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The city of San Diego’s retirement trustees today decided to accelerate the time in which the city has to pay down its estimated $1 billion deficit. The vote is designed to ensure that the city’s annual pension payments are large enough to keep the deficit from growing and will force the city to set aside a larger share of its budget to do so.

The city was in the third year of a 30-year repayment schedule, but the trustees’ decision ramps that up to 20 years. It is an effort to avoid what’s known as negative amortization, a phenomenon in which annual payments are less than the interest accrued on the debt and allow that debt to grow.

But a flat 20-year schedule would have allowed for negative amortization for the first two years, so the San Diego City Employees’ Retirement System board included a provision that tacks on an additional bill to the city if an annual payment would lead to negative amortization.

Voters in 2004 passed Proposition G, which ratcheted down the amortization period to 15 years. However, the retirement board’s fiduciary counsel, Harvey Leiderman, said the proposition was unenforceable because no party can impose such decisions on the board.

Trustee Mark Sullivan said the board’s motion fulfilled the spirit of Proposition G even though it didn’t go to 15 years. “I believe that the intent of the voters in Prop. G was to guarantee that the liabilities didn’t grow,” he said.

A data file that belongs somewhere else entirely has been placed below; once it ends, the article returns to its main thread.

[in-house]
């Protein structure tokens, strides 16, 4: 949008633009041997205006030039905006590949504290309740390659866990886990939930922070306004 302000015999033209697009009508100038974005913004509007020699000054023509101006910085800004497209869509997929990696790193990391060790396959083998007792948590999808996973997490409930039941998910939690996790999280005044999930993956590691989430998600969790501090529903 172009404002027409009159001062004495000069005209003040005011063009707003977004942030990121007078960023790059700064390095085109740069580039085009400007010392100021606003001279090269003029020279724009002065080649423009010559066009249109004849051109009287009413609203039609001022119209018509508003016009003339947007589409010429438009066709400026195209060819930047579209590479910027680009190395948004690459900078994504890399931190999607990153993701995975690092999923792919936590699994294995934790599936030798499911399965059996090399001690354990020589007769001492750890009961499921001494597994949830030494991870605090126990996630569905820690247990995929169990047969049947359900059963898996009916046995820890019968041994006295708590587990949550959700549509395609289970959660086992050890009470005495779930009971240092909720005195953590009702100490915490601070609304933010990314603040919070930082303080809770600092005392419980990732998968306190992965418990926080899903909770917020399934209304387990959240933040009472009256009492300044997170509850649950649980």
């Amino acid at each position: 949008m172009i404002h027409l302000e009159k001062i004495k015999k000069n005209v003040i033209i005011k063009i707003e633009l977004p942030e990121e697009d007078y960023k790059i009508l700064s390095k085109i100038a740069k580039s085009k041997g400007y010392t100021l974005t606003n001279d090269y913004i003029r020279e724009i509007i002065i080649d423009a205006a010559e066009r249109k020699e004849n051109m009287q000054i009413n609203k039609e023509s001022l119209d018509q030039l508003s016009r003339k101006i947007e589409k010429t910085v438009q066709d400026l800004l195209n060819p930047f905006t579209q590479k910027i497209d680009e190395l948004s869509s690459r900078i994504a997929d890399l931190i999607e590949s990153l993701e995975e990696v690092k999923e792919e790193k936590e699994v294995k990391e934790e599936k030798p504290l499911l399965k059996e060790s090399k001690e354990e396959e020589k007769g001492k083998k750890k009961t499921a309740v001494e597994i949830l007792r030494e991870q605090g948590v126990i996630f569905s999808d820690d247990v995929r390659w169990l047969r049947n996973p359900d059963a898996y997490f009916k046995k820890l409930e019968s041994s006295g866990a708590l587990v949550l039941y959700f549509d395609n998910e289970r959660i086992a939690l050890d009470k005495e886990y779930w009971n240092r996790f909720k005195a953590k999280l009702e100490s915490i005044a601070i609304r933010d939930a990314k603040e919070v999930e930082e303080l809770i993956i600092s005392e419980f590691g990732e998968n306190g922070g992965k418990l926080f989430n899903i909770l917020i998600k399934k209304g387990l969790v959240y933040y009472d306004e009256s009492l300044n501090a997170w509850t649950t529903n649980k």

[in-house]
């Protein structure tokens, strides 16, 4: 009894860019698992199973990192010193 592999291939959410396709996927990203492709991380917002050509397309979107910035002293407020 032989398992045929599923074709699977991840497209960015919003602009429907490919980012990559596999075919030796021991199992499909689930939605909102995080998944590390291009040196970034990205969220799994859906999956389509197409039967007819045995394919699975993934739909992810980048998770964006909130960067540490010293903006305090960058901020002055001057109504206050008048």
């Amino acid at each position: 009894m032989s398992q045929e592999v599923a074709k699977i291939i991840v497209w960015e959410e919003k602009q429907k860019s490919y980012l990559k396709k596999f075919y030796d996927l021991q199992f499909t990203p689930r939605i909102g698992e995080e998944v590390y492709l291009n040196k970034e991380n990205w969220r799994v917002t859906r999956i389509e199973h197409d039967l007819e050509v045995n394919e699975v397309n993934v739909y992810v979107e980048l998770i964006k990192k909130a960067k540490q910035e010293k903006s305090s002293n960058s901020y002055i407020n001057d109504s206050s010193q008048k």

City Attorney Mike Aguirre threatened to sue the board and its consultants if they didn’t go all the way to 15 years, saying that such action would display a lack of fidelity to San Diego voters.

The Mayor’s Office had independently planned to pay down on the deficit over a 20-year period and ensure that no negative amortization occurred. Because of those increased payments to the pension system and seven other looming liabilities, Mayor’s Office forecasts an $87 million budget deficit for the upcoming fiscal year and deficits of more than $100 million in each of the four years after that.

The pension system’s actuary, Gene Kalwarski, said negative amortization had taken on a life of its own in San Diego — unlike anything he’d seen in 30 years in the business. He cautioned that it would make the city’s payments into the system more volatile because annual investment earnings and losses would be more acutely absorbed in a shorter amortization schedule.

Check back for complete coverage later today.

ANDREW DONOHUE

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